Aside from the partisan gap on helping other nations, there also are educational differences. Voters with postgraduate degrees are the only educational category in which a majority (57%) says the United States should help other nations deal with their problems. An identical share of those with less education (57%) say the U.S. deal with its own problems and let other nations deal with their problems.
Increasing GOP skepticism toward free trade agreements
Supporters of Donald Trump are largely critical of free trade agreements generally and of the proposed Trans-Pacific Partnership, or TPP. Clinton backers, by contrast, express generally positive views of both free trade in general and the TPP.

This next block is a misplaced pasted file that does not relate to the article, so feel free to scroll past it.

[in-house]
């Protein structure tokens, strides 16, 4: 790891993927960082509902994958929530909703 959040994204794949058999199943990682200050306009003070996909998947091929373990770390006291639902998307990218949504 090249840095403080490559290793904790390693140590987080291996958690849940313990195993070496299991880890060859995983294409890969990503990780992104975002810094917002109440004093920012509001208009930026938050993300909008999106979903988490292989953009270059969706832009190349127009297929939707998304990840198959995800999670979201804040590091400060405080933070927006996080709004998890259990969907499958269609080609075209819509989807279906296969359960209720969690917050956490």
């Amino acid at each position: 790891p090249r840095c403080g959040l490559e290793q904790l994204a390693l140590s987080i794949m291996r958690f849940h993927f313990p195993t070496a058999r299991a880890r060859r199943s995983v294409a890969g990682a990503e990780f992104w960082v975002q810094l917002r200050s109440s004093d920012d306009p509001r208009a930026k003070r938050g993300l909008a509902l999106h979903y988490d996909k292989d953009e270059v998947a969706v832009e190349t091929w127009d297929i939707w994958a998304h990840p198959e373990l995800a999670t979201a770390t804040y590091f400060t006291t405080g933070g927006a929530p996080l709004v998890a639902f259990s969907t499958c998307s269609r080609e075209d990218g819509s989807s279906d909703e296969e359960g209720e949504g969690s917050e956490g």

Roughly seven-in-ten Trump supporters (72%) say free trade agreements have been a bad thing for the U.S., while only 21% say they’ve been a good thing. Trump supporters’ views of the TPP are similar: Two-thirds (66%) say it would be a bad thing for the U.S., compared with 17% who say it would benefit the country.
By a two-to-one margin (58% to 29%), Clinton supporters say free trade has been a good thing for the country. Views of the proposed TPP agreement also continue to garner generally positive assessments from Clinton backers: 56% say it would be good for the U.S. and 24% say it would be a bad thing. About a quarter of Clinton backers (24%) do not express an opinion about how the TPP would impact the U.S.